Characterisation of the predominant low-pH lead(II)–hydroxo cation, [Pb4(OH)4]4+; crystal structure of [Pb4(OH)4][NO3]4 and the implications of basic salt formation on the transport of lead in the aqueous environment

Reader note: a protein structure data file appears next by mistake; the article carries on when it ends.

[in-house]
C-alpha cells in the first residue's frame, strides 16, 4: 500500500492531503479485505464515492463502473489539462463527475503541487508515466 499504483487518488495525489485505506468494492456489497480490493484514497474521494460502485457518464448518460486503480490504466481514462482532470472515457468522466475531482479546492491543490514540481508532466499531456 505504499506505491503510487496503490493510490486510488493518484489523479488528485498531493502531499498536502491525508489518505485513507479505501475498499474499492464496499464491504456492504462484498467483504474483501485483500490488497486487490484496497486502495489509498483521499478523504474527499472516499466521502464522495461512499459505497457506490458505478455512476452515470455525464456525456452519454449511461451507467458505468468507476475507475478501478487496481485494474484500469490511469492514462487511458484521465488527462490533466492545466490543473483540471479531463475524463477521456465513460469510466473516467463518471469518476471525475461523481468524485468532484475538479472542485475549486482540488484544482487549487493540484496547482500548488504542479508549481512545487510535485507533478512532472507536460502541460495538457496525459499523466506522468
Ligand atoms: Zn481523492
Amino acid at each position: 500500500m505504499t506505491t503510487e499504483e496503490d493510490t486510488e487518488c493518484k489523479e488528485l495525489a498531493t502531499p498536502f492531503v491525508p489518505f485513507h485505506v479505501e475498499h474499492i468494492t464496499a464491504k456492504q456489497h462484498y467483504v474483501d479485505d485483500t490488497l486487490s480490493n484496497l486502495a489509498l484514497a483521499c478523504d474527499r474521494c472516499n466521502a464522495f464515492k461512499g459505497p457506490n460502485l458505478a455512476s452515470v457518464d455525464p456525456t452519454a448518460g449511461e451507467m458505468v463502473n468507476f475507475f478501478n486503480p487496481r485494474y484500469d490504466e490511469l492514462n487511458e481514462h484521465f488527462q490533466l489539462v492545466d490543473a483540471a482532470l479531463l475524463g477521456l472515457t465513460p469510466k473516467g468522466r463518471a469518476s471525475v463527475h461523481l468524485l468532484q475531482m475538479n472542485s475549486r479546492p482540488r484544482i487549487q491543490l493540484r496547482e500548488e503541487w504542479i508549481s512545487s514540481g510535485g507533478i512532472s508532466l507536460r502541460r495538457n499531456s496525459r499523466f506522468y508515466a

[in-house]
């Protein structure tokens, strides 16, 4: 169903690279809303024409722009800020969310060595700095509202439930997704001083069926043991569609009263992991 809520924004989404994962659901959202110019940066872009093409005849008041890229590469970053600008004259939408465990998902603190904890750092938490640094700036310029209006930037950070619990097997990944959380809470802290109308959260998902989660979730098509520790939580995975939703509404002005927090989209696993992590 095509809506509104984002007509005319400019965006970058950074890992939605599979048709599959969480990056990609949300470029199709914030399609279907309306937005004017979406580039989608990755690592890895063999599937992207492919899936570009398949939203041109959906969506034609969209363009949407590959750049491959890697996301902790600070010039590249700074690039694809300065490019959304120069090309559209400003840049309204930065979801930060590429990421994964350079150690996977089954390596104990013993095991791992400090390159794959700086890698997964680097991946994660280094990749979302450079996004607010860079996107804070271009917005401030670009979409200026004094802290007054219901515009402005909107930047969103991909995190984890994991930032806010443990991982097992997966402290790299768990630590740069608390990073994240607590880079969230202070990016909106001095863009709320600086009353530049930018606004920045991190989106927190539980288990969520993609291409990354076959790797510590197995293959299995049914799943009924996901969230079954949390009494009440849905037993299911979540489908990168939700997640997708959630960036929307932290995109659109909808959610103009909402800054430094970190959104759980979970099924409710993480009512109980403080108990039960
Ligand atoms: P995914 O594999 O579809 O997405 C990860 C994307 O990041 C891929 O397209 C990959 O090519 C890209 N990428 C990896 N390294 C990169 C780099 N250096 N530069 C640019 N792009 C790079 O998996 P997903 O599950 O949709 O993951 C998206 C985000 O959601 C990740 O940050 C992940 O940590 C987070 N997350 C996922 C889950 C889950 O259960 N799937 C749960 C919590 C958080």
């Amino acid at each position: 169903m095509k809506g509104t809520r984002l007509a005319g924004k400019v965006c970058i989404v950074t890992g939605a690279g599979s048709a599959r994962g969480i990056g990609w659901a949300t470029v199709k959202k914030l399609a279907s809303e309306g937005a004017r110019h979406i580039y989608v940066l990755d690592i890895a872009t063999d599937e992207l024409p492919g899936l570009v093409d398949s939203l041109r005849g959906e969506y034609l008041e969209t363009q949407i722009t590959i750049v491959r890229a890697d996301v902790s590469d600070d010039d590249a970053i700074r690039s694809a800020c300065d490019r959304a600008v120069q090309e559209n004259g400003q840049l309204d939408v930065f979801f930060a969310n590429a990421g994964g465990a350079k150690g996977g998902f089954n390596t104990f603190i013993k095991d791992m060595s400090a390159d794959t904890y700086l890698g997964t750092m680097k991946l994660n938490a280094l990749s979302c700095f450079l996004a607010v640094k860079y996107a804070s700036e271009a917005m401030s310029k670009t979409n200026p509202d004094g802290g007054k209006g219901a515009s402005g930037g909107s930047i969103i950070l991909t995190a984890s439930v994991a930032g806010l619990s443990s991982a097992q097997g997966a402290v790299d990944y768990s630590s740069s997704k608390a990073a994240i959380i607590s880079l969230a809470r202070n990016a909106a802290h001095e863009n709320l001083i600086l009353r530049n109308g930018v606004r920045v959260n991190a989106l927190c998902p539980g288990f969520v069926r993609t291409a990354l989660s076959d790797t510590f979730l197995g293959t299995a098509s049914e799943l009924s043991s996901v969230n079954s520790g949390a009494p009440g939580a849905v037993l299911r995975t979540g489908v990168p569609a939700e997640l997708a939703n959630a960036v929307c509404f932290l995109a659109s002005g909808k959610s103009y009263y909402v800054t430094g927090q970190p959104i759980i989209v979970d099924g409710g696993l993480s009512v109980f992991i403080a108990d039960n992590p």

A study of the reactions between PbII and hydroxide ions in aqueous nitrate solutions has identified three distinct basic salt phases. When the pH is raised, the first precipitate obtained from the Pb2+–NO–3–H2O system is the [Pb4(OH)4]4+ cluster cation. The crystal structure of [Pb4(OH)4][NO3]4 has been determined by single-crystal X-ray diffraction and refined by full-matrix least-squares analysis to R1= 0.0706, wR2= 0.1827. The complex crystallises in the monoclinic space group la, with a= 18.251(5), b= 17.206(5), c= 18.588(12)Å, β= 91.90(4)° and Z= 16. The PbII atoms are contained within discrete [Pb4(OH)4]4+ units. The four lead atoms are situated at the corners of a distorted tetrahedron with an average Pb–Pb distance of 3.785(4)Å and an average intracluster Pb–Pb–Pb bond angle of 60.0(1)°. The OH groups are situated above the faces of the Pb4 tetrahedron giving each Pb atom a trigonal-pyramidal arrangement of nearest-neighbour oxygen atoms. The average Pb–OH distance is 2.38(7)Å and the average OH–Pb–OH angle 71.8(2)°. The next-nearest Pb–O distances are to nitrate O atoms with the shortest of these being in the range 2.62–2.80 Å suggesting that the non-bonding electron pairs on Pb point outwards from the cluster and cannot take part in lead–lead cluster interactions. The Raman data for the [Pb4(OH)4]4+ cluster have been correlated with the crystal structure. The thermal decomposition of [Pb4(OH)4][NO3]4 has been studied and is rationalised in terms of a two-step dehydration of the [Pb4(OH)4]4+ ion, followed by a four-step decomposition of the nitrate-containing compounds. The formation of polynuclear complexes may also depend on the total lead(II) concentration but there is no evidence from the present work for the precipitation of any phase other than [Pb4(OH)4][NO3]4 in the initial precipitates. Under the conditions studied, increase of the pH above 5.25, after the precipitation of [Pb4(OH)4][NO3]4, resulted in the replacement of NO3– in the lattice by OH– and the formation of distinct phases at pH ca. 7 and 8.5 that are likely to be based on [Pb3(OH)4]2+ and [Pb6O(OH)6]4+ respectively. The implications of the formation of the Pb–OH clusters on the transport of lead in the aqueous environment have been discussed.